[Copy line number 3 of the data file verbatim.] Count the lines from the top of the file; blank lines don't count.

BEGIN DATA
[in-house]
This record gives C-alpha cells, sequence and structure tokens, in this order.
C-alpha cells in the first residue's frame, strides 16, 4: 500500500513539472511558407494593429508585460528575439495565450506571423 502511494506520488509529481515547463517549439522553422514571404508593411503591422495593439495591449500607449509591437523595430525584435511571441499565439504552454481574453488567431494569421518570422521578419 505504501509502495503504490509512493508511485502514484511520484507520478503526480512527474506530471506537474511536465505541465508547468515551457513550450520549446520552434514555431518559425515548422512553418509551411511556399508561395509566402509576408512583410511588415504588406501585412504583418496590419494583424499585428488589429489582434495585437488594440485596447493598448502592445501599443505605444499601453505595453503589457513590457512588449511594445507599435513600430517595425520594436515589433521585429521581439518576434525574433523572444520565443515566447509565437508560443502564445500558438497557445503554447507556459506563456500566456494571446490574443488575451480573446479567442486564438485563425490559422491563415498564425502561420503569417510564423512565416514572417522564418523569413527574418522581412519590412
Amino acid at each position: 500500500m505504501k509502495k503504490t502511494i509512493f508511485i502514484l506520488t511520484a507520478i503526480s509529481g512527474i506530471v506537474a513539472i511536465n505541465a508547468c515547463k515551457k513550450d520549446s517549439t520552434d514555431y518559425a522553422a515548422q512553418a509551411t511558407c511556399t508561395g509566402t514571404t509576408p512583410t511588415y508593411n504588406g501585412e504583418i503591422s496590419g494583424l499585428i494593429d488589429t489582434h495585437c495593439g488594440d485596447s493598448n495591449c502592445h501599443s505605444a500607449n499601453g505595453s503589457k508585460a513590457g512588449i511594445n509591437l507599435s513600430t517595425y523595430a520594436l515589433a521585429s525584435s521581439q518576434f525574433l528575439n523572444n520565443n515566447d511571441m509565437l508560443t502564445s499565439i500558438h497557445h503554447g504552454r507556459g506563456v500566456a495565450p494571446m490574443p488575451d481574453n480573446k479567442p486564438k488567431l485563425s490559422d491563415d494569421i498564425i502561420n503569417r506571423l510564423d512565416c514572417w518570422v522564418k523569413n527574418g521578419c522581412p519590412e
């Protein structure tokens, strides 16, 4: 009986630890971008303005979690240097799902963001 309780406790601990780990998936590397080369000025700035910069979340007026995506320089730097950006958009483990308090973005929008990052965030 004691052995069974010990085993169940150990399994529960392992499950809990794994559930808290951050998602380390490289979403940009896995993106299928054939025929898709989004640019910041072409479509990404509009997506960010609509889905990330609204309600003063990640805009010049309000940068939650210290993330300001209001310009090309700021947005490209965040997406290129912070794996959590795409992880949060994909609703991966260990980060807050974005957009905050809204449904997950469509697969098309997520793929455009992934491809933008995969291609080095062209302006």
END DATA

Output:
C-alpha cells in the first residue's frame, strides 16, 4: 500500500513539472511558407494593429508585460528575439495565450506571423 502511494506520488509529481515547463517549439522553422514571404508593411503591422495593439495591449500607449509591437523595430525584435511571441499565439504552454481574453488567431494569421518570422521578419 505504501509502495503504490509512493508511485502514484511520484507520478503526480512527474506530471506537474511536465505541465508547468515551457513550450520549446520552434514555431518559425515548422512553418509551411511556399508561395509566402509576408512583410511588415504588406501585412504583418496590419494583424499585428488589429489582434495585437488594440485596447493598448502592445501599443505605444499601453505595453503589457513590457512588449511594445507599435513600430517595425520594436515589433521585429521581439518576434525574433523572444520565443515566447509565437508560443502564445500558438497557445503554447507556459506563456500566456494571446490574443488575451480573446479567442486564438485563425490559422491563415498564425502561420503569417510564423512565416514572417522564418523569413527574418522581412519590412